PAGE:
Trees are overheating in warmer rainforests • Earth.com
However, this does not seem to hold for trees that make up the canopy of rainforests in old growth forests
09-27-2022

Trees are overheating in warmer rainforests

The ability of rainforests to store carbon may significantly decrease due to climate change, according to a new doctoral thesis written by Maria Wittermann, a postgraduate student at the University of Gothenburg. This problem is caused by the fact that photosynthesis rates in the leaves of rainforest tree species are falling at higher temperatures and the trees’ natural cooling systems are failing during droughts.  

Some species of fast-growing rainforest trees which established themselves early as the forests had been growing – called “early successional trees” – are able to handle rising heat by sucking up large quantities of water to their leaves and transpiring through wide-opened pores in the leaves. However, this does not seem to hold for trees that make up the canopy of rainforests in old growth forests (“late successional trees”), and grow slower, but get bigger and taller, thus losing their ability to cool themselves via transpiration.

“The tropics have not experienced Ice Ages and have thus had a relatively stable climate historically as well as seasonally. With climate change, it has started to get warmer and then we have seen that some species of trees are showing increased mortality rates, but we have not really known why before,” Wittermann said.

While early successional trees open the pores wider in their leaves, and transpire large amounts of water that helps them keep down the temperature in their leaves (much like an air conditioning system), the late successional species have more difficulties to stay cool since they don’t open their pores so much.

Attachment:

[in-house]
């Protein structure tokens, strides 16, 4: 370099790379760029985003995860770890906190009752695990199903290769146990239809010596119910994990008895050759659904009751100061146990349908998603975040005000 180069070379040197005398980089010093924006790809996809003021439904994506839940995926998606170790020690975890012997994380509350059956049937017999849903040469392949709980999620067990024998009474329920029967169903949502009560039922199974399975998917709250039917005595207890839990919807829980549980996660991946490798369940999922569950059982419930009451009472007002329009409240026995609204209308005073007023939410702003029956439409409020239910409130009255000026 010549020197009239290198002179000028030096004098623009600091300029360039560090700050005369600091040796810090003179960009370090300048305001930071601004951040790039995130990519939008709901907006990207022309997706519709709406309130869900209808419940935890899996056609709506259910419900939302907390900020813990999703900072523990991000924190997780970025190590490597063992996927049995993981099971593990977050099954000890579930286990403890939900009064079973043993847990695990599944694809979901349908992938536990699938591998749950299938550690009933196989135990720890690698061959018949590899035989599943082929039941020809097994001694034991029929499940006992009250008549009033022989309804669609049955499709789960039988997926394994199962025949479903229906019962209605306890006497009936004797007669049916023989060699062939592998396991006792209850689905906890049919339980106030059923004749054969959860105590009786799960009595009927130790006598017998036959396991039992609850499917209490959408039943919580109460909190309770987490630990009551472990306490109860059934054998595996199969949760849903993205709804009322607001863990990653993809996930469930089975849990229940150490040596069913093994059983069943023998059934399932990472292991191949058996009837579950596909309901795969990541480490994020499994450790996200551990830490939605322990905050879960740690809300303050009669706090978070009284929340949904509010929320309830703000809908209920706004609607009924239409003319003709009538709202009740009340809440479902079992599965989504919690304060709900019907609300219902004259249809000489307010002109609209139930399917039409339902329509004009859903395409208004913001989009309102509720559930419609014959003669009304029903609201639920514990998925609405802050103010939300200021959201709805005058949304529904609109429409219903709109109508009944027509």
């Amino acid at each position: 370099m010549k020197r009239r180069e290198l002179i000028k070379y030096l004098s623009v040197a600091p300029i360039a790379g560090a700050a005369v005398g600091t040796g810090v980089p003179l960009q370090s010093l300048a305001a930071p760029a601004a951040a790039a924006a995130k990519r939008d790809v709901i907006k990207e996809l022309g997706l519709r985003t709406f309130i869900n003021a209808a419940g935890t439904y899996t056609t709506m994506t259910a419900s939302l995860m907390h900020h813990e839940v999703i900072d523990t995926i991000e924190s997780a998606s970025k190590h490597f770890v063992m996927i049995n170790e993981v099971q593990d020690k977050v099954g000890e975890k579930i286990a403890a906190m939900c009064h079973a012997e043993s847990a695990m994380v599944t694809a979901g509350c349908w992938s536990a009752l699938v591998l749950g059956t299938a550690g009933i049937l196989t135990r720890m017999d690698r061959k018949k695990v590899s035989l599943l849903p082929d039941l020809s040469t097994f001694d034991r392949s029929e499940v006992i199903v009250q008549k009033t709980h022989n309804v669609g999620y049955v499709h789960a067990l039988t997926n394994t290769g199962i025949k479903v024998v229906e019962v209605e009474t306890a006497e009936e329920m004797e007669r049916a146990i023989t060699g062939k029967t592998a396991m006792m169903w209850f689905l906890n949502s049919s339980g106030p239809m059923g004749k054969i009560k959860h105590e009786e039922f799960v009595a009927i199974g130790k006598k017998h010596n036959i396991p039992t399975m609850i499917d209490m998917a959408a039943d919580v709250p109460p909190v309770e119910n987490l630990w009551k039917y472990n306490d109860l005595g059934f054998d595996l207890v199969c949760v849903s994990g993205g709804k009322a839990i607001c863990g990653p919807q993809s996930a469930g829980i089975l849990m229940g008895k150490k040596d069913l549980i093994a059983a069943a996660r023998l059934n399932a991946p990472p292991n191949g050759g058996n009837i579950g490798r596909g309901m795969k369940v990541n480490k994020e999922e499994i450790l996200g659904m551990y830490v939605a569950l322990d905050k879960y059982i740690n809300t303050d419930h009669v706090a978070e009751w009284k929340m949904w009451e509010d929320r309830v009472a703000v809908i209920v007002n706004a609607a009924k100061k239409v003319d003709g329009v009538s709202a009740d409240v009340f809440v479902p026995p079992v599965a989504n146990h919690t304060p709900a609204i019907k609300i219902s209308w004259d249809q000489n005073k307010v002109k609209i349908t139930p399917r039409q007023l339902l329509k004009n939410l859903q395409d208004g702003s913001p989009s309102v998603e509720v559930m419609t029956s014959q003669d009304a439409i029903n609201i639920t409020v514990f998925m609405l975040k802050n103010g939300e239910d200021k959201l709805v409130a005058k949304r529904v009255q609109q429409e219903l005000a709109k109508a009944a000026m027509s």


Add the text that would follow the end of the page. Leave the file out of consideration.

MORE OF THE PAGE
“We found large temperature differences in the leaves in our measurements. There could be a difference of 10 degrees Celsius between late successional species and early successional species growing in the same location. The late successional species had more difficulty coping with abnormally high temperatures. These trees had a higher mortality rate,” Wittermann reported.

Unfortunately, the early successional trees’ profuse transpiration requires a lot of water – which is not available during droughts. By contrast, late successional species’ reduced consumption of water makes them more resistant to droughts.

“Our results show that photosynthesis rates in rainforest trees falls when the temperature rises in their leaves, which occurs mainly in late successional species. The proteins and membranes in their leaves, that are essential for photosynthesis, fail, and eventually the trees die due to carbon starvation because they cannot convert enough carbon dioxide from the air. This affects the entire ecosystem. We know, for example, that some animals eat the fruits of the late successional species,” she added.

In her conclusion, Wittermann argued that, while this situation is currently worse in the Amazon – a carbon sink that might turn into a carbon source by as early as 2035 – in African rainforests climate change has fortunately not gone as far yet. 

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By Andrei Ionescu, Earth.com Staff Writer

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